A commentary published in the officialPeoples Daily makes the point that regardless of  an official’s rank or supporters, punishment will result for violating laws or the party’s discipline. 

Armenian Gangs: Caught between an Archetype and a Cliché

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19:15, July 12, 2014

By Marineh Khachadour

“The whole thing started with a scene straight out of a mobster movie. It was around 6 p.m. when more than a dozen men from two organized crime groups opened fire on each other in a North Hollywood parking lot. Witnesses say nearly everyone was armed, and the shootout quickly went mobile. The men took off in cars, exchanging fire as they weaved through the Whitsett Avenue traffic.”

Stories such as this are not unique to Armenians in the American press, but this investigative report recently published in the LA Weekly is about Armenian Power, the Los Angeles based Armenian gang that operates in the heavily Armenian populated communities of Glendale, Burbank, and North Hollywood.

Want to Write for Hetq?

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10:24, March 14, 2014

I’m looking for freelancers who can broaden the scope of Hetq’s English edition

Arts & Culture, Commentary, Politics, Civil Society, Interviews…

Anything interesting happening in your local community you’d like to share?

Write to me with your ideas and story suggestions.

Hrant at hg.hetq@gmail.com

Source: HetqOriginial Article

For Better or For Worse: Nature Protection Ministry Proposes Amendments to Water Use Laws

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16:44, February 14, 2014

With the goal of providing a systematic solution to issues of effective use of water resources in Ararat valley, the Ministry of Nature Protection of the Republic of Armenia (RA) is proposing amendments and additions to the RA Water Code, and the RA laws on the Republic of Armenia’s National Water Program, on Licensing, and on State Tax.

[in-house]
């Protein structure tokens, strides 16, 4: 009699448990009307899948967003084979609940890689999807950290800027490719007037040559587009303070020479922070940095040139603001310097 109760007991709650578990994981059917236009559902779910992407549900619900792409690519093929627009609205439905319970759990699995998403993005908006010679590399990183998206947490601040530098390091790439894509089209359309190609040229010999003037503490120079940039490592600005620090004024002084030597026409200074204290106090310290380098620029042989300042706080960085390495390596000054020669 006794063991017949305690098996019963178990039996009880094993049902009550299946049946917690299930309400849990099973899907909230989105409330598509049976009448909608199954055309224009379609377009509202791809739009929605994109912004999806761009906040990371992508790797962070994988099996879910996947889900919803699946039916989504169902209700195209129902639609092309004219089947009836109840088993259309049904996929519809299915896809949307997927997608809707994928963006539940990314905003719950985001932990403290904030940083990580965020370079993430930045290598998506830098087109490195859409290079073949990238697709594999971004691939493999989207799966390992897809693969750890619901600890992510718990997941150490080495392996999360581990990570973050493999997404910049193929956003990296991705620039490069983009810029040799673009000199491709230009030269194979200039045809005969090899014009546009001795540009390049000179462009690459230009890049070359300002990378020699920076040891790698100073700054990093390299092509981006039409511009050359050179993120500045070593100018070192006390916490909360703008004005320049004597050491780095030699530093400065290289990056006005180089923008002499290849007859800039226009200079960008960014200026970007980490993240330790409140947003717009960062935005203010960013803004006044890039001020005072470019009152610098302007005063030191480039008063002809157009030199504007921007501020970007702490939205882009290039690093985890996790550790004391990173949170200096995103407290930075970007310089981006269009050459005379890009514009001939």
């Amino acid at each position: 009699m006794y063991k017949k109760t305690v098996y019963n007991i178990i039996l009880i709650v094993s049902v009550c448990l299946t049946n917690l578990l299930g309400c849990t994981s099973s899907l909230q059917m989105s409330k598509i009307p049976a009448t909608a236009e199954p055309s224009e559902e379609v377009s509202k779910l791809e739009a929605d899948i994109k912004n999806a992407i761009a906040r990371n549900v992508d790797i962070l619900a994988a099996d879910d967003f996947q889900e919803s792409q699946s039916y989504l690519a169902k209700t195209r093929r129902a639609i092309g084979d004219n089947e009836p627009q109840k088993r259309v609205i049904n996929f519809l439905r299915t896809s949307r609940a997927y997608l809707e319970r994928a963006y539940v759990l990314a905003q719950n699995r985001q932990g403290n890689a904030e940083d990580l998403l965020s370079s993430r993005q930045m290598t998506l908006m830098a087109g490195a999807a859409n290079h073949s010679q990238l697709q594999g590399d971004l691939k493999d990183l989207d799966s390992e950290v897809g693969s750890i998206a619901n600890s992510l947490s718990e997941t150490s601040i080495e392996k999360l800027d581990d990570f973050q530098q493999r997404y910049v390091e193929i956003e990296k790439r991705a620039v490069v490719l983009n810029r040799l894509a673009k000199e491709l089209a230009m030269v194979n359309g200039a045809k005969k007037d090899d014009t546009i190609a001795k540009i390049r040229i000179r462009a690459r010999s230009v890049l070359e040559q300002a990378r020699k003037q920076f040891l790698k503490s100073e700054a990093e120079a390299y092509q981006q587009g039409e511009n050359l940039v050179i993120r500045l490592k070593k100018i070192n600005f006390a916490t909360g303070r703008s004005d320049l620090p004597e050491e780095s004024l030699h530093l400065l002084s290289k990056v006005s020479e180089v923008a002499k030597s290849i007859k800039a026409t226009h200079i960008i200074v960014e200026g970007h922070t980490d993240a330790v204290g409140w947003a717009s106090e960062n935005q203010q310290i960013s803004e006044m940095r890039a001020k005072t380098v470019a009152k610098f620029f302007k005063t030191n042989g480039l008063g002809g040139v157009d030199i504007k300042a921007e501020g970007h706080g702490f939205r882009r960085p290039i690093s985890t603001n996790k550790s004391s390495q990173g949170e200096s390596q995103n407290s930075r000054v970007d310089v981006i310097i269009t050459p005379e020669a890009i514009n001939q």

The proposed legislative package has been sent to the relevant state agencies for their input.

Head of the Ministry of Nature Protection’s Water Resources Management Agency Volodya Narimanyan told Hetq, said that with this amendment package his ministry is attempting to clarify the ideas and the ambiguous commentary, as well as introduce new requirements. For example, one of the main points of the proposed amendments is if water use permit conditions are not met, the water use permit might be annulled.

2013 in Civil Society: Protests and more protests

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The struggle of civil movements this year has been comprehensive and diverse with limited success in certain fields due to unified efforts and active involvement of the civil society.

Despite the rather passive start of the year in terms of civil movements, the second half of 2013 turned out to be tense with active developments.

Some analysts believe that especially after the February 18 presidential ballot, when current president Serzh Sargsyan won a decisive victory over his opponents and was re-elected for a second term, despite the widespread poverty and atmosphere of injustice in the country, people became even more aware of the fact that is it impossible to achieve changes via elections and started practicing their constitutional rights to civil protest and disobedience more frequently.